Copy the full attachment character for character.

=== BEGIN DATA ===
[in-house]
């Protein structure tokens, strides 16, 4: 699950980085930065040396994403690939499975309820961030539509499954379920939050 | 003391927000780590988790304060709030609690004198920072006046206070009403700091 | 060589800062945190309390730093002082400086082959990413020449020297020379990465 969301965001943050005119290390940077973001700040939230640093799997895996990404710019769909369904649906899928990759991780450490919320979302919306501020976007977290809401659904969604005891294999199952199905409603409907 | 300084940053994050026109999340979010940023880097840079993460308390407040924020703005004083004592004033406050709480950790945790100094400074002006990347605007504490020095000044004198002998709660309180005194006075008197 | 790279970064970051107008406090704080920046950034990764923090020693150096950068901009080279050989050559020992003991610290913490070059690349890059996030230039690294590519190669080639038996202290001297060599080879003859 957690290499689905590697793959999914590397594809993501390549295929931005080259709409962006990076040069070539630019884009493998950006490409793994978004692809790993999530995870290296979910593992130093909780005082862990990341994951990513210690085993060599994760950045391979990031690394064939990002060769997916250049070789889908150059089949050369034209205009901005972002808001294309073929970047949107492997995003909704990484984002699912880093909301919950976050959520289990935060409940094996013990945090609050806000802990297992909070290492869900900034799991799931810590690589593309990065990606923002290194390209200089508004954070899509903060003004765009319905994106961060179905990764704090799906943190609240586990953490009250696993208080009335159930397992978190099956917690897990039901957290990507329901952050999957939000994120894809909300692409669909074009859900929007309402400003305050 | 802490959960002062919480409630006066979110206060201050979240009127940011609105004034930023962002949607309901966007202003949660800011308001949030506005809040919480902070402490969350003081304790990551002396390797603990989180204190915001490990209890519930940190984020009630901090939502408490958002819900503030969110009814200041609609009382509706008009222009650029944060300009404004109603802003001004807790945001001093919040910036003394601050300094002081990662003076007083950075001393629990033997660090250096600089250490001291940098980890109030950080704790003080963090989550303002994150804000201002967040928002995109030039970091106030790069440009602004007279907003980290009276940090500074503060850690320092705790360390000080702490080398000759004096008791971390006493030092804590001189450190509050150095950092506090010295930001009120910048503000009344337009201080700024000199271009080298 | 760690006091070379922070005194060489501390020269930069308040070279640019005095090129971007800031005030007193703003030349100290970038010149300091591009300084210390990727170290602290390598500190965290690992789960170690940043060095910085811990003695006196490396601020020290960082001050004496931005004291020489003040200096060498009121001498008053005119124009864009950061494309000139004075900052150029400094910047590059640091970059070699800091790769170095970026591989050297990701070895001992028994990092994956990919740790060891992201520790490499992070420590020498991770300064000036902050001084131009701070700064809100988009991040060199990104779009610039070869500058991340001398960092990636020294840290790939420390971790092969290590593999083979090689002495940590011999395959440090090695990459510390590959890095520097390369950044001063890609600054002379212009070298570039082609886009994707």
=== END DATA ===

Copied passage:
[in-house]
């Protein structure tokens, strides 16, 4: 699950980085930065040396994403690939499975309820961030539509499954379920939050 | 003391927000780590988790304060709030609690004198920072006046206070009403700091 | 060589800062945190309390730093002082400086082959990413020449020297020379990465 969301965001943050005119290390940077973001700040939230640093799997895996990404710019769909369904649906899928990759991780450490919320979302919306501020976007977290809401659904969604005891294999199952199905409603409907 | 300084940053994050026109999340979010940023880097840079993460308390407040924020703005004083004592004033406050709480950790945790100094400074002006990347605007504490020095000044004198002998709660309180005194006075008197 | 790279970064970051107008406090704080920046950034990764923090020693150096950068901009080279050989050559020992003991610290913490070059690349890059996030230039690294590519190669080639038996202290001297060599080879003859 957690290499689905590697793959999914590397594809993501390549295929931005080259709409962006990076040069070539630019884009493998950006490409793994978004692809790993999530995870290296979910593992130093909780005082862990990341994951990513210690085993060599994760950045391979990031690394064939990002060769997916250049070789889908150059089949050369034209205009901005972002808001294309073929970047949107492997995003909704990484984002699912880093909301919950976050959520289990935060409940094996013990945090609050806000802990297992909070290492869900900034799991799931810590690589593309990065990606923002290194390209200089508004954070899509903060003004765009319905994106961060179905990764704090799906943190609240586990953490009250696993208080009335159930397992978190099956917690897990039901957290990507329901952050999957939000994120894809909300692409669909074009859900929007309402400003305050 | 802490959960002062919480409630006066979110206060201050979240009127940011609105004034930023962002949607309901966007202003949660800011308001949030506005809040919480902070402490969350003081304790990551002396390797603990989180204190915001490990209890519930940190984020009630901090939502408490958002819900503030969110009814200041609609009382509706008009222009650029944060300009404004109603802003001004807790945001001093919040910036003394601050300094002081990662003076007083950075001393629990033997660090250096600089250490001291940098980890109030950080704790003080963090989550303002994150804000201002967040928002995109030039970091106030790069440009602004007279907003980290009276940090500074503060850690320092705790360390000080702490080398000759004096008791971390006493030092804590001189450190509050150095950092506090010295930001009120910048503000009344337009201080700024000199271009080298 | 760690006091070379922070005194060489501390020269930069308040070279640019005095090129971007800031005030007193703003030349100290970038010149300091591009300084210390990727170290602290390598500190965290690992789960170690940043060095910085811990003695006196490396601020020290960082001050004496931005004291020489003040200096060498009121001498008053005119124009864009950061494309000139004075900052150029400094910047590059640091970059070699800091790769170095970026591989050297990701070895001992028994990092994956990919740790060891992201520790490499992070420590020498991770300064000036902050001084131009701070700064809100988009991040060199990104779009610039070869500058991340001398960092990636020294840290790939420390971790092969290590593999083979090689002495940590011999395959440090090695990459510390590959890095520097390369950044001063890609600054002379212009070298570039082609886009994707």